The small number of cases corresponds to the findings in the 1990 Harvard Med-ical Practice study, which found that eight times as many patients are injured by medical malpractice as ever file a claim; 16 times as many suffer injuries as receive any compensation. Despite this well-documented pattern, Wisconsin enacted a cap on noneconomic damages in 1995. Proponents of the cap argued that one of its main benefits was to lower health care costs and increase access to health care in rural areas. However, recent reports found health care costs in southeast Wisconsin are 55 percent higher than the Midwest average. Like other states with noneconomic damage caps, health care costs have continued to rise and doctor shortages are still common in rural areas.
So who really benefits with caps? Certainly not injured patients, who are thrice penalized: first by negligent health care providers, causing pain, suffering and injury; second by limiting the amount of noneconomic damages juries can award; and third by facing ever-higher health care costs.
The largest number of tort cases result from motor vehicle crashes. There were 5,013 personal injury, auto cases filed in 2001. Compare that number with the 58,279 persons injured and 764 killed in motor vehicle crashes in 2001. That means approximately one person out of every 12 injured or killed in a motor vehicle crash filed a lawsuit. Despite the fact that 58 percent of all tort cases filed are automobile-related, no one has claimed there was an au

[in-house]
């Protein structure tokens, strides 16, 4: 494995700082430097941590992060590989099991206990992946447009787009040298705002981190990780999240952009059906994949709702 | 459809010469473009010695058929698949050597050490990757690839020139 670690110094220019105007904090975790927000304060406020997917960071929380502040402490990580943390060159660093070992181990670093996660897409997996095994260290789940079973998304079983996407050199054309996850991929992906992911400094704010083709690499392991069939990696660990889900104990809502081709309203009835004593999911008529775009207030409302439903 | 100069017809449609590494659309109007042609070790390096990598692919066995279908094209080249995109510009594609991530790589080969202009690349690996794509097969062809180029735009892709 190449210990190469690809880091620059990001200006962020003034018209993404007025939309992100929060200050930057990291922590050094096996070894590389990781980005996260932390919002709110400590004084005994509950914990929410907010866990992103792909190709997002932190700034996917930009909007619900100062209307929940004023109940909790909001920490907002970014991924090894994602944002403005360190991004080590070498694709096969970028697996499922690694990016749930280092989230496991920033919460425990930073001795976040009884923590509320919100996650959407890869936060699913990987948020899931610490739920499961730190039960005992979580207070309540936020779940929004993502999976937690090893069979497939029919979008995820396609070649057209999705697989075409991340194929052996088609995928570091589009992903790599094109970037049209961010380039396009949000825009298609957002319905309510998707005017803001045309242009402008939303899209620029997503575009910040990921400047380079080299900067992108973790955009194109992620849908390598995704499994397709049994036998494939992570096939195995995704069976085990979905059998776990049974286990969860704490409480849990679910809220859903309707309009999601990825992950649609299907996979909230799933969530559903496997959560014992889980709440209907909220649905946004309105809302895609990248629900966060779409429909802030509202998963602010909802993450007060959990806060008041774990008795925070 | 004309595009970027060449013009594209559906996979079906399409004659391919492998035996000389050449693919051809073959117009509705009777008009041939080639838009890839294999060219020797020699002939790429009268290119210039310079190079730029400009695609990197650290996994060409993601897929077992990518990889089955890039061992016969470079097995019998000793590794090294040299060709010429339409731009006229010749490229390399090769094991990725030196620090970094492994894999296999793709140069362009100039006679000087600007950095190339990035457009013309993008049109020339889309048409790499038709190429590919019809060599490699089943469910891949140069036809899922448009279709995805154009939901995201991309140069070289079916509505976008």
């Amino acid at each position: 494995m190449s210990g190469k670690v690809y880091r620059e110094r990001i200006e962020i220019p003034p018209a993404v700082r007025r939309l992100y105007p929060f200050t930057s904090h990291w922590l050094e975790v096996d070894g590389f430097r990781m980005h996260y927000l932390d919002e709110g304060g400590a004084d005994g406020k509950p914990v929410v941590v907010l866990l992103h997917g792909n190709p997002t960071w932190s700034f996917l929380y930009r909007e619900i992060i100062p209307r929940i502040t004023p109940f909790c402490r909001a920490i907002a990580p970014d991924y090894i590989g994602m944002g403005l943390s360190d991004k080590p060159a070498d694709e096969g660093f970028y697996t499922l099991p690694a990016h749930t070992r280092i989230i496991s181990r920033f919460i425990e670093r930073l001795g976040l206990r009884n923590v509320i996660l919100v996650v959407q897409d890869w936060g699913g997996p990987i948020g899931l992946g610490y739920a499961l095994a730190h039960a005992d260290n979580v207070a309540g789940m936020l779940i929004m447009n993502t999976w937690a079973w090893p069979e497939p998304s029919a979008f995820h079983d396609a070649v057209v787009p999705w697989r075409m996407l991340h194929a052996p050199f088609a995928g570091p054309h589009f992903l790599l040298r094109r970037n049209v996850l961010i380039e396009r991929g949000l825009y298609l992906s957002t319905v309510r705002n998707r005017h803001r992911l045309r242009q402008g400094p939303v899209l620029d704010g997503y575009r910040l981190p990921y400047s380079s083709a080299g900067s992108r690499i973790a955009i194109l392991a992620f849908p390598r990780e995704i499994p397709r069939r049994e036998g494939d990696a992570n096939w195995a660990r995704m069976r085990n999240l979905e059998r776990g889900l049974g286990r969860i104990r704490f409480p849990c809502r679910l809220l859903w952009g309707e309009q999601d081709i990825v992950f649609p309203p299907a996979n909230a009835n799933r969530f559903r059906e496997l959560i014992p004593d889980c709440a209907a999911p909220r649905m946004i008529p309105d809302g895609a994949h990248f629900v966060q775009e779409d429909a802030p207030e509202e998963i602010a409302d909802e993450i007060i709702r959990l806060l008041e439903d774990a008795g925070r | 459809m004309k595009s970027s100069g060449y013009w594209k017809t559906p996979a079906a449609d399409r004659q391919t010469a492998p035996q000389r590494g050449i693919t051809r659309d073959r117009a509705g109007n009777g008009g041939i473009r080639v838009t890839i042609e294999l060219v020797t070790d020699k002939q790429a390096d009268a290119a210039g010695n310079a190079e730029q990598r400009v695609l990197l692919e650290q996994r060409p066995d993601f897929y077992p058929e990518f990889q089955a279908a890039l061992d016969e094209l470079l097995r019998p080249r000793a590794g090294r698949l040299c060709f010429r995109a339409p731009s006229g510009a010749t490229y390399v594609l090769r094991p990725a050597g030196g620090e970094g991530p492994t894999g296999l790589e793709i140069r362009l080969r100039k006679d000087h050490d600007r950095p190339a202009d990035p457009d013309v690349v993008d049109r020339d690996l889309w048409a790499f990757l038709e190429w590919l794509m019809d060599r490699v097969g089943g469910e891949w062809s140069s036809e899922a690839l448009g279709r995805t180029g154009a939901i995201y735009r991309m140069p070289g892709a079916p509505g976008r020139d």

tomobile insurance crisis in Wisconsin. In fact, Wisconsin consumers pay almost 30 percent less per year for automobile insurance than consumers nationwide, ranking fifth lowest in the nation for automobile insurance rates in 1999. Wisconsins comparatively low cost of auto insurance shows how effective Wisconsins current civil system is in compensating injured consumers while leaving insurance premiums affordable.
Wisconsin court statistics reaffirm there never was, nor is there now, a litigation explosion in Wisconsin. While tort re-formers still espouse their anti-civil justice system message, it has increasingly been shown it is fundamentally false.
Past Wisconsin tort reform measures have been enacted relying on a rhetoric fostering fear and anxiety, not on empirical evidence. There certainly is no justification for enacting additional reforms that limit Wisconsin citizens access to justice.
While the litigation explosion myth has clearly been developed and disseminated through a deceptive yet sophisticated marketing campaign, its widespread acceptance by the media and public threatens the foundation of the civil justice system. We must do all we can to extinguish the fuse on the litigation explosion myth.
To read the full article on this subject, We Arent Seeing You In Court, go to www.watl.org, and click on The Verdict.
Ruth Simpson is the Research Director of the Wisconsin Academy of Trial Lawyers.